How to Keep Your Heart Rate Low While Running

Keep your heart rate low when running by reducing exertion.

Keep your heart rate low when running by reducing exertion.

Running gives you a lot of bang for your workout buck, but sometimes it's important to keep your heart rate low. If your heart rate has a tendency to zing up to your max rate, or you're taking medications that can impact heart rate, such as pseudoephedrine, you want to keep your heart rate low during your runs. You can use several strategies to monitor and adjust heart rate to keep it low.

Calculate your target heart rate zone by subtracting your age from 220 and multiply the result by 50 percent. For example, if you are 40 years old, subtract 40 from 220 to get 180. Multiply 180 by 0.50 to get 90. Your goal heart rate is 90 beats per minute to stay on the low end of your heart rate zone.

Use a heart rate monitor during your run. While you can check your heart rate by counting your pulse for 10 seconds, that requires you to stop running. Instead, wear a heart rate monitor that you can glance at during your run to make sure you're working at the appropriate level.

Slow your pace. If your heart rate is creeping too high, slow down. The faster you run, the more energy you exert and the higher your heart rate goes. Slowing down lowers exertion and heart rate.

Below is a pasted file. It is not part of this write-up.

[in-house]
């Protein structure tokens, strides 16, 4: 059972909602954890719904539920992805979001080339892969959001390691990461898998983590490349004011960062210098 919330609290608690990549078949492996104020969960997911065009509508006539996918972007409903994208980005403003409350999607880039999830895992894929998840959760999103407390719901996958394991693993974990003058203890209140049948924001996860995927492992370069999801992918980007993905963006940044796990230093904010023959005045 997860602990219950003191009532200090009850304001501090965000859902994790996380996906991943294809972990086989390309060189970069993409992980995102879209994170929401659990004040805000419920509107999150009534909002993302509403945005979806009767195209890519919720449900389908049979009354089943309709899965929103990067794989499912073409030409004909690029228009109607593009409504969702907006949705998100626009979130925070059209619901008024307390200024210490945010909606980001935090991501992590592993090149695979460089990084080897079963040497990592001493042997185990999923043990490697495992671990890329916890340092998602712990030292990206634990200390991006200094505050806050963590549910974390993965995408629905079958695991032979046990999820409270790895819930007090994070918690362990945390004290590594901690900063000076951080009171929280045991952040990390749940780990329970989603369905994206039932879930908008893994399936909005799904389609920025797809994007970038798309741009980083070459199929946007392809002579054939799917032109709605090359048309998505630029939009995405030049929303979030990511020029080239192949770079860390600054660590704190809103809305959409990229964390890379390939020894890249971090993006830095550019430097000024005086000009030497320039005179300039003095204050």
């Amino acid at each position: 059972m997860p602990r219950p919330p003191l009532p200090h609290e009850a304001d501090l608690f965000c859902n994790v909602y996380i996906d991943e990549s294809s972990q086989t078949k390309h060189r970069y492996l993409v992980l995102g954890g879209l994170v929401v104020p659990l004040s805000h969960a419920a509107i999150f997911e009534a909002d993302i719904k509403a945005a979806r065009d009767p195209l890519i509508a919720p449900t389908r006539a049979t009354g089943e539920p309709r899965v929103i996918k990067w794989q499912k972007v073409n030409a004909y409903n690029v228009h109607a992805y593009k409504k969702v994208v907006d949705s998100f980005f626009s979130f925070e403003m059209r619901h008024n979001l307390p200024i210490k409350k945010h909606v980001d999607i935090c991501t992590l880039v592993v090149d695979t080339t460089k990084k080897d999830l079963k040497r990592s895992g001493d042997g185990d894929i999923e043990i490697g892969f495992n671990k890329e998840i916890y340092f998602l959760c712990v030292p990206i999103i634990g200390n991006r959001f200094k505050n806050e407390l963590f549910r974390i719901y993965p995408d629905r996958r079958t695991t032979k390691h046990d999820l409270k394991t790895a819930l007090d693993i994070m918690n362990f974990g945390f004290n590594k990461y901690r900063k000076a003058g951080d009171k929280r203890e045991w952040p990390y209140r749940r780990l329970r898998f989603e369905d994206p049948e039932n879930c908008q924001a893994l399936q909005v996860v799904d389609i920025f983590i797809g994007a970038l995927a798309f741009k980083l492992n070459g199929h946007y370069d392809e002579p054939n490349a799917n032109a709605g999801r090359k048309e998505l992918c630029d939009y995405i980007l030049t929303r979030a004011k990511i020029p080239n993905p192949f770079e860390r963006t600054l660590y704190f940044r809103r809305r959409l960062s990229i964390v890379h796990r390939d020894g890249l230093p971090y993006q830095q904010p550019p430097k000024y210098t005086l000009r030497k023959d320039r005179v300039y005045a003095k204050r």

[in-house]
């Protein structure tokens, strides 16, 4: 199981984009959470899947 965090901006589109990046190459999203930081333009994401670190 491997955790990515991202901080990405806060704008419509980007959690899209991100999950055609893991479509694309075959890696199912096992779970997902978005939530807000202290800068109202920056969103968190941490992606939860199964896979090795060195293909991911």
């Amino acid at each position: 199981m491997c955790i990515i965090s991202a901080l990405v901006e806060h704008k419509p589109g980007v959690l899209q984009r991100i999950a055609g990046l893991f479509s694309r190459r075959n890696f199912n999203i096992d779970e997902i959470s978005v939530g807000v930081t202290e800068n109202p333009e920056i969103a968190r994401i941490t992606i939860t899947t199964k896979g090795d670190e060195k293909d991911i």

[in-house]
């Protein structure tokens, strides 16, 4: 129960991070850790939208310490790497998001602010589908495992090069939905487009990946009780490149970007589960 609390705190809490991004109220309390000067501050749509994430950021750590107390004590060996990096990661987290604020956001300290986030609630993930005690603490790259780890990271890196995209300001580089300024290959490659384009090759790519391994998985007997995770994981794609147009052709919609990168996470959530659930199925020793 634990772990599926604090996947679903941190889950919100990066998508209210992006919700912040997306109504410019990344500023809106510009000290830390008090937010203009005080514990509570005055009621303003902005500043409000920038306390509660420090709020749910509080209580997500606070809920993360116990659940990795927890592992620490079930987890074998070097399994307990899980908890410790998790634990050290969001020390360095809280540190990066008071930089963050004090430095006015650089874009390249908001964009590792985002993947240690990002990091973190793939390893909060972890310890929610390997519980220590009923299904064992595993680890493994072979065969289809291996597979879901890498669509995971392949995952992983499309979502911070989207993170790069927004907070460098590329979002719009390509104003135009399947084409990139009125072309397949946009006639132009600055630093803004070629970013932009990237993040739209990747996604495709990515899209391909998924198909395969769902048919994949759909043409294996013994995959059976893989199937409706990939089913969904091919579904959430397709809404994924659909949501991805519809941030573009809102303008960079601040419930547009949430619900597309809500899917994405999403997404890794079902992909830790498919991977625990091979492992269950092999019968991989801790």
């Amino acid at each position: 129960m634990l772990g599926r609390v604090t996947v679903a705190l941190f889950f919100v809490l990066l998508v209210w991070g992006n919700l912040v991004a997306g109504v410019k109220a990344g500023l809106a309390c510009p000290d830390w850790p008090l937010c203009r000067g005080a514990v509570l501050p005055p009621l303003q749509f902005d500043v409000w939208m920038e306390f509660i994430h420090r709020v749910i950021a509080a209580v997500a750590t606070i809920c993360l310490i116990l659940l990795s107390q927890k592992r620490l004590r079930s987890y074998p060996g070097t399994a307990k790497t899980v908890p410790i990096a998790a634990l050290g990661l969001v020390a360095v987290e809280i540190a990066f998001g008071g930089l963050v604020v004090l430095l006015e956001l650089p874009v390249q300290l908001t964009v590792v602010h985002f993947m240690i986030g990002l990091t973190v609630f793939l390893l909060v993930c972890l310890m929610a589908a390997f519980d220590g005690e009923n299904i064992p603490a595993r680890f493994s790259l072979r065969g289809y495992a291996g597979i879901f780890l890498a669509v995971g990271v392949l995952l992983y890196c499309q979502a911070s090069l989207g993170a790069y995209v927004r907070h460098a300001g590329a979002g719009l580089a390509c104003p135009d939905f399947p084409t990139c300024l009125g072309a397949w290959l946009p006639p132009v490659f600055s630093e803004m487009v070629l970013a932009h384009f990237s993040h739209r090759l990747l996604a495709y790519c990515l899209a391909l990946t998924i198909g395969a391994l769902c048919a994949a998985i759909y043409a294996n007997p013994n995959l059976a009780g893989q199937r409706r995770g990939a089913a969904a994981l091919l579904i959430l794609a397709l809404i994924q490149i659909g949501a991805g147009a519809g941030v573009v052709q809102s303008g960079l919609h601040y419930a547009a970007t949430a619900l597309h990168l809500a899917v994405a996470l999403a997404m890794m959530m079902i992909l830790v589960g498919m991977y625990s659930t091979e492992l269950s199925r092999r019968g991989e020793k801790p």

Run on a flat, even surface. Hills and off-road running offer many benefits, but they also require more exertion, which increases heart rate. Instead, run in a flat area that doesn't have obstacles, such as rocks or holes.

Run in cool weather. The hotter the temperature, the more your heart rate goes up.

Run in lower altitudes. Higher altitudes often have hills, but they also have less oxygen, which leads to greater exertion and heart rate to pump oxygen through the body.

Items you will need

  • Calculator
  • Heart rate monitor


  • Consult your doctor before starting an exercise program, especially if you have a condition that requires strict monitoring of your heart rate.

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About the Author

Leslie Truex has been telecommuting and freelancing since 1994. She wrote the "The Work-At-Home Success Bible" and is a career/business and writing instructor at Piedmont Virginia Community College. Truex has a Bachelor of Arts in psychology from Willamette University and a Master of Social Work from California State University-Sacramento. She has been an Aerobics and Fitness Association of America certified fitness instructor since 2001.

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